Christie to Trump: “Now is not a time for subtlety” on coronavirus

It’s not often that anyone accuses Donald Trump of being overly subtle, but in this case perhaps it takes a former governor from New Jersey to recognize it. Chris Christie offers praise for Trump’s handling of the coronavirus outbreak thus far, especially his timely decisions to impose travel restrictions on China and Europe, but says it’s time to really take the rhetorical gloves off. Recalling his own exhortation to “get the hell off the beach” just before Hurricane Sandy hit, Christie advises Trump to fully flex his executive muscle now:

The stress on our health-care system is not yet calculable, but we should prepare for the worst. As a condition for receiving emergency aid, every governor should be directed by the president to submit plans this week to Health and Human Services Secretary Alex Azar to take over facilities for use as supplemental hospitals in case the need for our approximately 924,000 hospital beds nationwide exceeds capacity in any state.

Federal Emergency Management Agency funds, available through the national emergency declaration, should be used to purchase ventilators, masks, hospital beds and other medical supplies to address the coming crisis. None of this will be wasted; they can and should be stored for any future crisis. …

As in past disasters, the president should use the Department of Housing and Urban Development and its Community Development Block Grant (CDBG) program to enable governors to support local businesses and help prevent permanent closures. These businesses must be saved. These programs worked very well in the aftermath of Sandy.

This in particular is a good idea, at least in principle, and one that could be directed through the executive. It should be noted, however, that the CDBG program worked after Hurricane Sandy in large part because the damage was relatively localized, although it certainly didn’t seem that way at the time. The program still cost billions of dollars that required approval by Congress in the end too, so Trump will still find his hands tied at some point if this Congress doesn’t act to fund it. He can direct the program’s block-grant policies, but only Congress can fund them — at least once the current appropriation runs out.

The idea about taking over unused space for emergency hospitals is also a good one, although there is some debate as to who should direct it. Maryland governor Larry Hogan ordered the state to start reopening closed facilities and look for other space as well under his own authority:

“We have never faced anything like this before,” Hogan said during a news conference, where he announced other actions. “This is going to be much harder, take much longer and be much worse than almost anyone is currently understanding.”

Hogan also announced a prohibition on social, community, recreational or religious gatherings of more than 50 people in close proximity.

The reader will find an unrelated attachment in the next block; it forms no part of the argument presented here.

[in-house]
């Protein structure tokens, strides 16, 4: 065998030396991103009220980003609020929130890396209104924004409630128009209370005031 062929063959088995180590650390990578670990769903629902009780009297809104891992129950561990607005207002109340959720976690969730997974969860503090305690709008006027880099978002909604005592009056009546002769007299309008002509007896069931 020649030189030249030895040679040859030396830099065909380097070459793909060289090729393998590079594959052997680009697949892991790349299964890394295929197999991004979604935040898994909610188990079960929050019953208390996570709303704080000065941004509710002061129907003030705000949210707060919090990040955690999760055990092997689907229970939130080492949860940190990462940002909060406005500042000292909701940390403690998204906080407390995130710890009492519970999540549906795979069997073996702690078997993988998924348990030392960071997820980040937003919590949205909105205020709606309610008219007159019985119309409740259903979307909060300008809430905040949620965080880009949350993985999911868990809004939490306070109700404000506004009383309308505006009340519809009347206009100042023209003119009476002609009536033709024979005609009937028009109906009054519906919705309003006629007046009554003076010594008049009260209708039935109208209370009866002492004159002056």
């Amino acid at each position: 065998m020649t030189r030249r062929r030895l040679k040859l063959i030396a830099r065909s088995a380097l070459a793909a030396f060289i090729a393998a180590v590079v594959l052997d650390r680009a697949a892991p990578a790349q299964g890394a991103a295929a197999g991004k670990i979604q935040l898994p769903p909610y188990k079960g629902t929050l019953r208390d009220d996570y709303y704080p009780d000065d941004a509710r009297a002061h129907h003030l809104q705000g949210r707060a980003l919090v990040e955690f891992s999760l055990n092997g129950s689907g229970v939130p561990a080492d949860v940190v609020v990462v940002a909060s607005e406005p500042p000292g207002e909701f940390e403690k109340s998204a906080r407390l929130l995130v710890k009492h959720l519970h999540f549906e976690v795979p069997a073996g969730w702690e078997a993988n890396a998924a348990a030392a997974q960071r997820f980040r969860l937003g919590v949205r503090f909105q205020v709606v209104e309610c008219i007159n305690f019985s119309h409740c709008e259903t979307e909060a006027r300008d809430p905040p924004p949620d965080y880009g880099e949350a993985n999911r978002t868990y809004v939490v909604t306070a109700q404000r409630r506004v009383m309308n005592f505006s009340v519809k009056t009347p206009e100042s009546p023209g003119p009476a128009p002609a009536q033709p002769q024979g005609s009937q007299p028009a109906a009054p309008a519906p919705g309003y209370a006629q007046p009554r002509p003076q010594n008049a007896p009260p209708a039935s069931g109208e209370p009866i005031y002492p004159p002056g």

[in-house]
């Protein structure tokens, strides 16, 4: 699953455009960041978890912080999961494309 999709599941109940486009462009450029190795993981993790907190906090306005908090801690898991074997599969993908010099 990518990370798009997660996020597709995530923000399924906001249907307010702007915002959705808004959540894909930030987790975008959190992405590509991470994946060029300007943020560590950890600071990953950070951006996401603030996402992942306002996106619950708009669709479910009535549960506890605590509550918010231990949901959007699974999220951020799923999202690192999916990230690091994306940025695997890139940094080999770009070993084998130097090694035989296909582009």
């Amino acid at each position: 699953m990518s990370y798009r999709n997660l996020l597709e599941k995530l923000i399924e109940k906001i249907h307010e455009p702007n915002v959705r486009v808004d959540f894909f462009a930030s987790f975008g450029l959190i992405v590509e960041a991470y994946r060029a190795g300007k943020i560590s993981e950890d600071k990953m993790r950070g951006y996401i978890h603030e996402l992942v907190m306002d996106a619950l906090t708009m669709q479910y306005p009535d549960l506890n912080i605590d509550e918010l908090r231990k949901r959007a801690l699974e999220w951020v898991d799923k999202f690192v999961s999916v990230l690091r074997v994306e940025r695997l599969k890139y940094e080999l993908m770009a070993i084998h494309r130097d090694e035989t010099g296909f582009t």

The governor said the state is planning to make up to 6,000 more hospital beds available, in part by reopening closed hospitals.

In contrast, New York governor Andrew Cuomo complained that the federal government should be providing the space rather than the states:

New York Gov. Andrew Cuomo announced Monday that he is mobilizing the N.Y. National Guard to seek out facilities that can be converted into emergency hospital space in anticipation that the curve of new infections will almost certainly not be flattened enough to prevent the state’s hospital systems from being overwhelmed.

Cuomo called on the federal government, specifically the Army Corps of Engineers, to build such emergency facilities, saying they have the greatest capability to quickly expand the total number of beds throughout the country. And Cuomo said that all elective surgeries scheduled in the state could be postponed.

Christie doesn’t mention the dispute, although he approvingly cited Hogan’s earlier efforts. His approach would put Trump in position to facilitate and incentivize these actions by the states rather than order them at the federal level, which seems more appropriate — especially since it allows states to scale this as they need to do so. Does using the Army Corps of Engineers to build out new facilities make as much sense as using National Guard personnel to prep already-existing space, especially when the Corps of Engineers will be a very limited resource nationwide?

Christie’s main point, though, isn’t so much about policy as it is about tone. He argues that Americans still aren’t taking the crisis seriously enough, and that it takes tough talk from the top to wake people up. They won’t get the hell off the beach until the man in charge tells them to do so, Christie tells Trump:

More must be done to prepare for increasing case numbers and to effectively communicate what must be done to reduce the threat. I fear Americans are not yet taking this virus seriously enough. One need only look at the French Quarter in New Orleans and airports such as O’Hare International in Chicago to see ample evidence of this fact. Leaders must change this behavior. …

Finally, all public officials, through their words and actions, must reinforce the urgency of the threat. When I told people in New Jersey to “Get the hell off the beach” in preparation for a hurricane, they knew I meant it and followed my lead. Now is not a time for subtlety. We must forcefully communicate the grave nature of this threat and work together to stop it.

That’s as close as Christie gets to criticizing Trump for his earlier attempts to minimize the seriousness of the coronavirus outbreak, which proves that Christie knows his audience. The message is still unmistakable — Trump needs to start talking tough to get everyone on the same page.

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